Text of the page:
Indicate 204 on inquiry card
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them work directly in
On the plant floor,
Daktronics has been
moving towards more
systems since the early
1990s. Prior to that,
the company was much
smaller and much less
automated. To improve
scalability, the company
has also been working on
improving its Lean tech-
niques for about eight
years. Previously, they
operated on a typical
batch and queue production style, which was effective, but couldn’t
keep up with company growth. Today, about 90 percent of produc-
tion is made to order.
Daktronics doesn’t just build the display boards — it also designs
the entire system that runs them. About half of the product development budget for the company is spent in software design. Daktronics
team members work with clients through ordering, design, installation and any ongoing service the display may need.
And when it comes to the displays, they keep getting bigger.
“Some of the sports competition really does come through in the
boards that teams are purchasing,” says Sheila Anderson, CFO and
Treasurer of Daktronics. “Everyone wants the biggest and the best.”
One of the driving factors keeping such a huge company in South
Dakota? The pipeline of engineers they recruit and train from South
Dakota State University (SDSU), which is located just down the street.
“I think SDSU is a really good source of talent,” says Anderson.
“We have internship programs that help utilize the talents from
SDSU as well as the other universities in the area.” Many of the engineers on staff are graduates of SDSU, which is a great competitive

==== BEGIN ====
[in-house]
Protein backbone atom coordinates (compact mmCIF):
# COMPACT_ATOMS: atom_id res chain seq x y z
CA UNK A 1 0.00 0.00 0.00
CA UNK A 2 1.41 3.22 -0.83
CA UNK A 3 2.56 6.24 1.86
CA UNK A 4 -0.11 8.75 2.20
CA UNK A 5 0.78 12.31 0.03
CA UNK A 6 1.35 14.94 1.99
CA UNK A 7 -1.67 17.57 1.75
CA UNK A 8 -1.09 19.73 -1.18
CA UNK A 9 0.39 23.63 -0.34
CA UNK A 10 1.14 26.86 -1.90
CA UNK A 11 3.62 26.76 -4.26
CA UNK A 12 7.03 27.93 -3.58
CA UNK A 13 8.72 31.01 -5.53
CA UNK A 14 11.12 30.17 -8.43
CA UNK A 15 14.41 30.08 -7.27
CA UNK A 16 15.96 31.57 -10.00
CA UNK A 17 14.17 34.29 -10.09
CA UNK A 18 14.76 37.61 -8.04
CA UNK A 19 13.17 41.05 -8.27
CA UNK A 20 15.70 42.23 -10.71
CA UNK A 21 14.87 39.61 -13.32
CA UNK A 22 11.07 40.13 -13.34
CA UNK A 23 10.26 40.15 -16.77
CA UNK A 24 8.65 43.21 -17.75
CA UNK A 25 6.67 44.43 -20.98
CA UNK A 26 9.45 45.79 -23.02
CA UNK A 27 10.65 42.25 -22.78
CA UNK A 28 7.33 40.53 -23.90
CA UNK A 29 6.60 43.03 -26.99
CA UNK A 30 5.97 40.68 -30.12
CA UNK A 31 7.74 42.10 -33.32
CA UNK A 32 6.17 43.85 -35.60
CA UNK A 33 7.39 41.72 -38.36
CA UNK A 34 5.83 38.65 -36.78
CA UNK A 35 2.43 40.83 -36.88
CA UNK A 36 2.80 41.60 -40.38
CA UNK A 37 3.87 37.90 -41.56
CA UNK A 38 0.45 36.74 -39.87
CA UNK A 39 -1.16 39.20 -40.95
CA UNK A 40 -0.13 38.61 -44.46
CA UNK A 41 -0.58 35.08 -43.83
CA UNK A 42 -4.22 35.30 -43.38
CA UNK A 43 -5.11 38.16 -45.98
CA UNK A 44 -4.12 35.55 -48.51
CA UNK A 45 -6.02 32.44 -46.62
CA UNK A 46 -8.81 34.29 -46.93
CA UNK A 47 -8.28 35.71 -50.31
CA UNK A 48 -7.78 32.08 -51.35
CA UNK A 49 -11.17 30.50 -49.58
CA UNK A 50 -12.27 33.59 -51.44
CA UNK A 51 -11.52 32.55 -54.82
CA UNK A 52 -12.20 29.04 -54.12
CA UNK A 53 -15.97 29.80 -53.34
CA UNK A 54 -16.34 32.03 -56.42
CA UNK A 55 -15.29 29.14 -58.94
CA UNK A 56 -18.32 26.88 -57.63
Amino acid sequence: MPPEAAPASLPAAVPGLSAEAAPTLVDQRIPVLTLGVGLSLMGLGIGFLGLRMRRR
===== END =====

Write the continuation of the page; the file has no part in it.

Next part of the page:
advantage for the company, especially in a state with almost prob-lematically-low unemployment.
“If there’s a gap in terms of the talent pipeline, it’s into some of our
more professional positions,” adds Matt Kurtenbach, Vice President
of Manufacturing at Daktronics. “If we have a midlevel position
open, for whatever reason, a new grad isn’t necessarily the best candidate for that, so that can be a challenge.” Kurtenbach says. He adds
that with aging populations and retirements, it’s getting harder and
harder to find quality replacements simply because the unemployment rate in the area is so low.
“We certainly train unskilled folks on manufacturing methods, but
when you get into some of the more skilled positions, manufacturers in the area are having a hard time finding welders and machinists. We find ourselves doing a lot more training than we’d like to,”
In spite of the low unemployment rate, Anderson explains that
there are a lot of economic benefits to doing business in the Sioux
Falls area. Aside from being so close to several universities, South
Dakota also has low corporate tax rates that make doing business
more affordable. “Coupled with a great quality of life, it is cost beneficial for us to be here compared to other locations,” she says.